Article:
• In the table that lists all the VM utilization, I replaced Average utilization with 95th percentile. It gives you more confidence to right size.

Capacity: Oversized VM (RAM)

  • We know that RAM is used as cached by OS. As a result, the memory consumption tends to be high. I change the dashboard to focus on what you can safely claim, which is the Free RAM.
  • The heatmap now focuses on Free RAM. The larger the box, the more you can claim. The color now indicates how safe it is to claim it.

NOC: Capacity ESXi Utilization

  • I changed ESXi Active to Balloon. It’s a better indicator of ESXi Memory Utilization

Storage: Capacity 

  • I merged the overall and detail dashboards into 1.
  • Limitation: to see the powered off VMs, you need to select the Datastore heatmap instead of Datastore cluster. This can be fixed by using supermetric, but since I’ve created almost 100, I thought I’d give you chance to practice 😉

Easier Import & Export

  • No need to import a dummy policy just to import super metric, and delete policy once imported. Now you know exactly what super metrics are imported.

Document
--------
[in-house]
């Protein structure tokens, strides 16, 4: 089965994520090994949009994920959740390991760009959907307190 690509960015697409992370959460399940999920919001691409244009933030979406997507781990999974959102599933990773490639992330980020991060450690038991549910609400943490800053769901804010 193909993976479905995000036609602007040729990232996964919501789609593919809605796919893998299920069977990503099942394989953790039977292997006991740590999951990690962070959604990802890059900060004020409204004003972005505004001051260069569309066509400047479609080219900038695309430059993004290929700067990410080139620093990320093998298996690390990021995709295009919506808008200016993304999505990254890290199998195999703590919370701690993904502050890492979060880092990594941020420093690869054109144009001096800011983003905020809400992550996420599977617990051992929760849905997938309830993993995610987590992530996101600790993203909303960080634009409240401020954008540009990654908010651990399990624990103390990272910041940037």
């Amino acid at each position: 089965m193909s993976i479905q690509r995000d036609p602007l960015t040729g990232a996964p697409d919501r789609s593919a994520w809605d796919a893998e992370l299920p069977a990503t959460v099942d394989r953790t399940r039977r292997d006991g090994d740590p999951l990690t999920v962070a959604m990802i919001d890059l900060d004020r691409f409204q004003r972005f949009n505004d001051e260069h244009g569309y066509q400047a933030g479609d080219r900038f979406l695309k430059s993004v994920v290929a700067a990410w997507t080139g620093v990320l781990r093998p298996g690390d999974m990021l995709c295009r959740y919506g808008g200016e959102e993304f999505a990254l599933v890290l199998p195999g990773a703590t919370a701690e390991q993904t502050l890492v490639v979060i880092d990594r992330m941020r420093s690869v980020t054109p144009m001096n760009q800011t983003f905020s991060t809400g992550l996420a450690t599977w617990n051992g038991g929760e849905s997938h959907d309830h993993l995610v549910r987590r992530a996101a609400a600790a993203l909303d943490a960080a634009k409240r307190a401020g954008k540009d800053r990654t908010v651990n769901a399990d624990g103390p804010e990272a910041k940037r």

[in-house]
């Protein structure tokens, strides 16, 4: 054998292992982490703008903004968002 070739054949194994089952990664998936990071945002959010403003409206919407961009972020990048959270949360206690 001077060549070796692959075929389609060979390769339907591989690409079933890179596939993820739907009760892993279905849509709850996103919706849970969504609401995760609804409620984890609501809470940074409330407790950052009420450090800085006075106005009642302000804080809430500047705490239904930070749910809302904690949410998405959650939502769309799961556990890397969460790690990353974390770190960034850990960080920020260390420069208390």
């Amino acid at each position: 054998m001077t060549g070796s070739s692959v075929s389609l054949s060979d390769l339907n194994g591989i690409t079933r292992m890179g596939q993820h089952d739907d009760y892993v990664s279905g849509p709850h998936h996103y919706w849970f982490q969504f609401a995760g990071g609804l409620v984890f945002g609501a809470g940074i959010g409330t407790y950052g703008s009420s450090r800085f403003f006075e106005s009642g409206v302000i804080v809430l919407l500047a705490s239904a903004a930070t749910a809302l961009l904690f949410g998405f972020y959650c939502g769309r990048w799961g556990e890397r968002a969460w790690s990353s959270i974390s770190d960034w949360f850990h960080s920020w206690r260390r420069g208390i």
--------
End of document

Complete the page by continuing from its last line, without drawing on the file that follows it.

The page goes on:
• You can also export the super metrics in bulk. Useful when replicating changes to your non-Prod vR Ops instance.
  • No need to manually create XML files for resource interaction. This is now configurable in the UI.

Upgrading Operationalize Your World

If you do not customize Ops Your World dashboards, super metrics, views, etc., then your upgrade is easier. It consists of 2 steps:

  1. Download and Import Ops Your World. Yes, overwrite your existing ones.
  2. Enable the super metrics in your Default policy (it is marked with D)

Enable these metrics & properties. They were disabled as majority of vR Ops users are small companies. Operationalize Your World targets the big deployment.

  • VM: Guest File System | Total Guest File System Free (GB)
    • Needed to show low disk space in absolute amount, as % alone does not tell the full picture. 1% of 2 TB vs 1% of 50 GB aren’t the same
  • VM: CPU Used.
    • Needed to show the individual vCPU. Ideally, you only want this on large VMs. If your environment is >10K VM, you can create a separate policy and enable the supermetric for this group only.
  • VM: Summary | Number of Datastores
    • Once you clean up, you can disable it back. Your IaaS architecture & operations policy should either put all VMDKs of a VM in 1 datastore or intentionally separate them. For ease of operations, put them in 1 datastore.